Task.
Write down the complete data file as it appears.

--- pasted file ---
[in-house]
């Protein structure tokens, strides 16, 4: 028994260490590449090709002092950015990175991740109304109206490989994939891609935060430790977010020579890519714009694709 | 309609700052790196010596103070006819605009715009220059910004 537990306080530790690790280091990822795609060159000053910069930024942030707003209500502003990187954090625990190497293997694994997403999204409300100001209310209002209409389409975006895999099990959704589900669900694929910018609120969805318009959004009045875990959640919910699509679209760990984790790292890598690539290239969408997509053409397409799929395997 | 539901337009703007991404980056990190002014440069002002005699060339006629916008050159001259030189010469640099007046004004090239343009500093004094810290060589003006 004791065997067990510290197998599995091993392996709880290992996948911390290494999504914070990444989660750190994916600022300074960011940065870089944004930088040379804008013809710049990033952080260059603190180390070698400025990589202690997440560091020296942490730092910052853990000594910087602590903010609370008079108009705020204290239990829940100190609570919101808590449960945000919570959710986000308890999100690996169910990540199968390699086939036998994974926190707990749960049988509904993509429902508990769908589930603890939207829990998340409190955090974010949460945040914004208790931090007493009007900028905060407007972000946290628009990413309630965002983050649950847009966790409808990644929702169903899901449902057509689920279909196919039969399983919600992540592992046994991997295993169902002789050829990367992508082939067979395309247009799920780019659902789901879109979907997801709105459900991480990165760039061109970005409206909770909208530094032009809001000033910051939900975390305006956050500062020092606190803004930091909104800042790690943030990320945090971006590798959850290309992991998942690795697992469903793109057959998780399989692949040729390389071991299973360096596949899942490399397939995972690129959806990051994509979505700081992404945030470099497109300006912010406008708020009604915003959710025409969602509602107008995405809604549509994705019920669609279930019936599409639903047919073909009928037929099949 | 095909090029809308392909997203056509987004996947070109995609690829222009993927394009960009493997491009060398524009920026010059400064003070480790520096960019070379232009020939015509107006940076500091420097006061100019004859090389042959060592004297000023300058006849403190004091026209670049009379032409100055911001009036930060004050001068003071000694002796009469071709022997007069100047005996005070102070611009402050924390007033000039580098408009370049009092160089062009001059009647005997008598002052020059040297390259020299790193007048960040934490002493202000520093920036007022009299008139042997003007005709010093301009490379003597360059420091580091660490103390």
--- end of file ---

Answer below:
[in-house]
């Protein structure tokens, strides 16, 4: 028994260490590449090709002092950015990175991740109304109206490989994939891609935060430790977010020579890519714009694709 | 309609700052790196010596103070006819605009715009220059910004 537990306080530790690790280091990822795609060159000053910069930024942030707003209500502003990187954090625990190497293997694994997403999204409300100001209310209002209409389409975006895999099990959704589900669900694929910018609120969805318009959004009045875990959640919910699509679209760990984790790292890598690539290239969408997509053409397409799929395997 | 539901337009703007991404980056990190002014440069002002005699060339006629916008050159001259030189010469640099007046004004090239343009500093004094810290060589003006 004791065997067990510290197998599995091993392996709880290992996948911390290494999504914070990444989660750190994916600022300074960011940065870089944004930088040379804008013809710049990033952080260059603190180390070698400025990589202690997440560091020296942490730092910052853990000594910087602590903010609370008079108009705020204290239990829940100190609570919101808590449960945000919570959710986000308890999100690996169910990540199968390699086939036998994974926190707990749960049988509904993509429902508990769908589930603890939207829990998340409190955090974010949460945040914004208790931090007493009007900028905060407007972000946290628009990413309630965002983050649950847009966790409808990644929702169903899901449902057509689920279909196919039969399983919600992540592992046994991997295993169902002789050829990367992508082939067979395309247009799920780019659902789901879109979907997801709105459900991480990165760039061109970005409206909770909208530094032009809001000033910051939900975390305006956050500062020092606190803004930091909104800042790690943030990320945090971006590798959850290309992991998942690795697992469903793109057959998780399989692949040729390389071991299973360096596949899942490399397939995972690129959806990051994509979505700081992404945030470099497109300006912010406008708020009604915003959710025409969602509602107008995405809604549509994705019920669609279930019936599409639903047919073909009928037929099949 | 095909090029809308392909997203056509987004996947070109995609690829222009993927394009960009493997491009060398524009920026010059400064003070480790520096960019070379232009020939015509107006940076500091420097006061100019004859090389042959060592004297000023300058006849403190004091026209670049009379032409100055911001009036930060004050001068003071000694002796009469071709022997007069100047005996005070102070611009402050924390007033000039580098408009370049009092160089062009001059009647005997008598002052020059040297390259020299790193007048960040934490002493202000520093920036007022009299008139042997003007005709010093301009490379003597360059420091580091660490103390």